Moments later, he spotted movement. Adjusting the field glasses, he saw two men crawl outside, stand up, and scan the sky. No sign of the burlap bags that he was told held the gold. It would be too risky for them to haul them off under these conditions, anyway. Chances were they’d return after the spring thaw. Of course, there was an outside chance they hadn’t found anything. But he wasn’t being paid to make guesses. His livelihood depended on immediate and decisive action.
     Retrieving the Sharps, he stretched out on the cold, rocky mesa and poked the long barrel through an opening he created in a stack of large stones. He rested the barrel on a small bag of sand and braced the stock against his right shoulder. Squinting through the iron blade front sight, he estimated the distance at about a hundred yards. Far closer than the distances he usually shot from during the war.
     “Stay in the rifle,” he whispered to himself, a reminder to keep his head down and stay connected to the stock through the shots and the recoils. Slowing his breathing, he cleared his mind, visualizing only the impact of the bullets. He squeezed the trigger back to the rear once, and then again—two shots in less than ten seconds...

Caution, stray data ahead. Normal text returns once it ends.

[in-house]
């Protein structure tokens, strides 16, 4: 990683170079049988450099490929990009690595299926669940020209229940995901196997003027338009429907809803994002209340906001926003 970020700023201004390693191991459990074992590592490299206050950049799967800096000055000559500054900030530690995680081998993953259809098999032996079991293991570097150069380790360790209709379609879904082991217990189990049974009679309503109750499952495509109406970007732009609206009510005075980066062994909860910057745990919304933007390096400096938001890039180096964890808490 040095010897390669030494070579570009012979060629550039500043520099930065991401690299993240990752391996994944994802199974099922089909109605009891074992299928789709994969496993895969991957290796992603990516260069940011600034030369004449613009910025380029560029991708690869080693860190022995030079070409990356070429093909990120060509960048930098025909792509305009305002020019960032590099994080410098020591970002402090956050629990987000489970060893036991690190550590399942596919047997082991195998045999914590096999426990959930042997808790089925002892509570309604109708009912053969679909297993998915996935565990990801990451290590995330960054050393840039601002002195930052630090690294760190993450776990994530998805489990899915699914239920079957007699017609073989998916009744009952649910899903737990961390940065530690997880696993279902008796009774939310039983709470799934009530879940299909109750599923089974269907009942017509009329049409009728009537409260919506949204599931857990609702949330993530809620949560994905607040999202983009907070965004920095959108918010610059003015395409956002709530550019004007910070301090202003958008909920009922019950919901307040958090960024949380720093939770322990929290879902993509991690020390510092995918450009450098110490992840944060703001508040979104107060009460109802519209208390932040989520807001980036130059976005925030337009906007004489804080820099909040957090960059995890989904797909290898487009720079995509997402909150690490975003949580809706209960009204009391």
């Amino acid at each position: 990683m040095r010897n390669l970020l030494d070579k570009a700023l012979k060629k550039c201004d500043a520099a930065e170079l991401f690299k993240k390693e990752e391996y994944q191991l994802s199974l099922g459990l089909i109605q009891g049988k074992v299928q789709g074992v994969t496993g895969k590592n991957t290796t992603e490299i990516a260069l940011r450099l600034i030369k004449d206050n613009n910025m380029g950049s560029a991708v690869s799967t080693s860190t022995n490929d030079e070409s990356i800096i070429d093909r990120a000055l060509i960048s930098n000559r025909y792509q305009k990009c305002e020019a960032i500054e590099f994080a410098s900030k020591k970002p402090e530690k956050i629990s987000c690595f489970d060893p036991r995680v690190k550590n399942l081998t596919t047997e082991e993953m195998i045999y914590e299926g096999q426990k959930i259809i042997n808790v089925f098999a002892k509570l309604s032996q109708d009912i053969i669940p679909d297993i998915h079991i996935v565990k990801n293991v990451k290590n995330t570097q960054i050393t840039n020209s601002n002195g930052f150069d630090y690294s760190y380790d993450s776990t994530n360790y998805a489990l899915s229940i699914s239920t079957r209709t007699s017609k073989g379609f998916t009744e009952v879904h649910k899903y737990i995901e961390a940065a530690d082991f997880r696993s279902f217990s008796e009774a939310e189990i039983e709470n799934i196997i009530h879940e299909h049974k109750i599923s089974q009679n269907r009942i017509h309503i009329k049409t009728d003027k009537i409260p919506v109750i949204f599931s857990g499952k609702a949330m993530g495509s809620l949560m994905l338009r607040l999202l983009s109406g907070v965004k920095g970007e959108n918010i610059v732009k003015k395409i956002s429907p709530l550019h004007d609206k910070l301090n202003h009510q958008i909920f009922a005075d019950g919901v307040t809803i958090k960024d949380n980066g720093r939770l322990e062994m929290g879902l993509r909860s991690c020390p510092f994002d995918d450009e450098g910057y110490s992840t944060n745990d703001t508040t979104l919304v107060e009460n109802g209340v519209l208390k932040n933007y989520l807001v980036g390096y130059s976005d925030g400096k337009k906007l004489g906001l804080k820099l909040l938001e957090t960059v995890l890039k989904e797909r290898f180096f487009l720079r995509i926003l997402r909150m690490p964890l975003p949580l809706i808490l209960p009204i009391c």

In the War Between the States, each side relied on these highly-skilled marksmen, but in different strategic ways. 

The Confederate Army fielded sharpshooters in a more flexible manner than the North. They often served as semi-permanent detachments at the regimental level, assigned to larger formations. Rather than the breech-loading Sharps rifle preferred by Union marksmen. Rebel shooters used the Enfield Rifled Musket, or British Whitworth Rifles.